Wetsuits and exposure protection gear care and maintenance is pretty much straightforward in what to do but much of it does bear repeating. This article is broken up into neoprene and non-neoprene exposure protection gear.
Neoprene wetsuits and accessories, when brought out of storage, should be inspected for any holes or seam separations. If found, minor holes and seam separations can be repaired using neoprene cement designed for this purpose. Follow manufacturer instructions and safety precautions when using neoprene cement. Any major holes or separations generally mean that you need to replace the suit. After inspection, the snorkeler should try the suit on and check fit. Neoprene is a rubber based material and contrary to popular belief, it does shrink with age and the fact that our bodies do have a tendency to change in both size and weight as we, ourselves, age. This is especially true following major holidays where copious amounts of fattening foods are consumed. A suit that is too tight can cause changes in the heart rate and problems with both circulation and breathing. A loose fitting will not afford the proper thermal insulation thus defeating one of the suit's major purposes.
PRIOR TO TRAVEL
Neoprene should not be folded when packing for travel as this can cause permanent creases in the neoprene material which will reduce the suit's thermal insulation ability. It is best to roll the suit starting at the ankles (for jumpsuit style suits) and working up to the neck area. If the suit has long sleeves, the sleeved can be left unrolled and laid across the chest area. If it is a 2 piece suit, both pieces should be rolled separately. This is recommended for packing in a gear bag for local travel, as well as in luggage for vacation travel.
PRIOR TO SNORKELING
Because of it's insulation properties it is best not to wear it for prolonged times out of the water as one can become overheated. When not in use the wetsuit should be protected from exposure to the sun keep it either rolled up in the gear bag or in a shaded area until ready to don it.
When you are finished snorkeling for the day or their is a prolonged interval (hours) out of the water, it should be rinsed in fresh tap water. This is to avoid the formation of salt crystals which can eventually work their way into the material causing small rips, tears and a separation of materials. Once rinsed, it should be hung in a cool shaded area to dry on a wide shoulder clothes hanger is best. Do not turn the suit inside out to dry it. The neoprene rubber of the wetsuits is usually sandwiched between stretchy nylon laminate material. Turning the wetsuit inside out, for prolonged periods can cause a premature delimitation because the suit was built to be worn with the inside...er well...inside.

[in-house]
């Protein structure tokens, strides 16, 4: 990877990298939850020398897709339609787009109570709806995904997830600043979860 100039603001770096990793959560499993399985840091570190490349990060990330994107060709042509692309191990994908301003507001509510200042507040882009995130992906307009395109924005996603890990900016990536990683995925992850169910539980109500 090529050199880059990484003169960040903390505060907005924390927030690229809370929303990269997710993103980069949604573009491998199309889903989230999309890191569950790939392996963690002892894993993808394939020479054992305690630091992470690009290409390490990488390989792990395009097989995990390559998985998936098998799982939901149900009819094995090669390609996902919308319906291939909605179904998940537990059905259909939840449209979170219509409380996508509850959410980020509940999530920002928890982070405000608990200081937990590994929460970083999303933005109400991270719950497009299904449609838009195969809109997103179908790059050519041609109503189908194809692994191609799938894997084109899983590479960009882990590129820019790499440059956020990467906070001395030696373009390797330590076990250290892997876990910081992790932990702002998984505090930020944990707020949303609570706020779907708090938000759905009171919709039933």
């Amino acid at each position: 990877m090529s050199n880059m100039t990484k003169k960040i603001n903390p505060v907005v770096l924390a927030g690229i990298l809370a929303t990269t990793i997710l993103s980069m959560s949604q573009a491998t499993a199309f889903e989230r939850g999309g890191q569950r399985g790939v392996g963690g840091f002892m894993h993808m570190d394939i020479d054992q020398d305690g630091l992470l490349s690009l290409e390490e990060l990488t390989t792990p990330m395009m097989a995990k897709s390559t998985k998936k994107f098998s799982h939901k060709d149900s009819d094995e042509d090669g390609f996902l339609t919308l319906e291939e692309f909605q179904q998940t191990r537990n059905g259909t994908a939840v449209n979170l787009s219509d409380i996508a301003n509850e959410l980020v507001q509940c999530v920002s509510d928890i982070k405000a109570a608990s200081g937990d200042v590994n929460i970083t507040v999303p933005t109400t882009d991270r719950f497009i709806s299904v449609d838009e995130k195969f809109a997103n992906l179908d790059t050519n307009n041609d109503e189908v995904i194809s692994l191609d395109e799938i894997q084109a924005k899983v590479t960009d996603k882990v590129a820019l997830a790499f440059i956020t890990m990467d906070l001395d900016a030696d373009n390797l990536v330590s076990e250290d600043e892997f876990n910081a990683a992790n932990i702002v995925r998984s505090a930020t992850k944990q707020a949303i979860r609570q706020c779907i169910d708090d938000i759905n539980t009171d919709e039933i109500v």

WHEN YOU GET HOME
Following your trip, your wetsuit should be placed in a stationary tub with tap water and a commercial wet suit shampoo following manufacturer directions and safety precautions for use. Do not use conventional dish soaps or liquid soaps as these will begin to deteriorate the neoprene. Do not place in a washing machine as this is very bad for the suit. Use of Mirazine or sink the stink is also advised to eliminate odor. The suit should then be hung on a wide shoulder hanger to drip dry in a cool shaded area. Do not place in a clothes dryer unless your Barbie or Ken doll needs a suit, it is always best to store it in cool dry area.
NEOPRENE BOOTS, BOOTIES, SOCKS, GLOVES & HOODS
Follow all procedures outlined for neoprene wetsuit care and maintenance with the exception of hanging them on a clothes hanger. Neoprene accessories can be stored flat in a cool dry area. No need to roll the boots for packing.
LYCRA, NON-NEOPRENE EXPOSURE SUIT & PROTECTION GEAR
Non-neoprene exposure suits, tops hoods and gloves and socks can be made of various materials and material combinations. Follow all manufacturer recommended procedures for cleaning. Any item containing neoprene rubber in combination with other material should follow procedures outlined for neoprene products. Storage of non-neoprene apparel is a little less strict as folding them usually does not damage the materials. If the manufacturer tags lists neoprene as on of the materials used then hanging the suit and storing the accessories flat is recommended.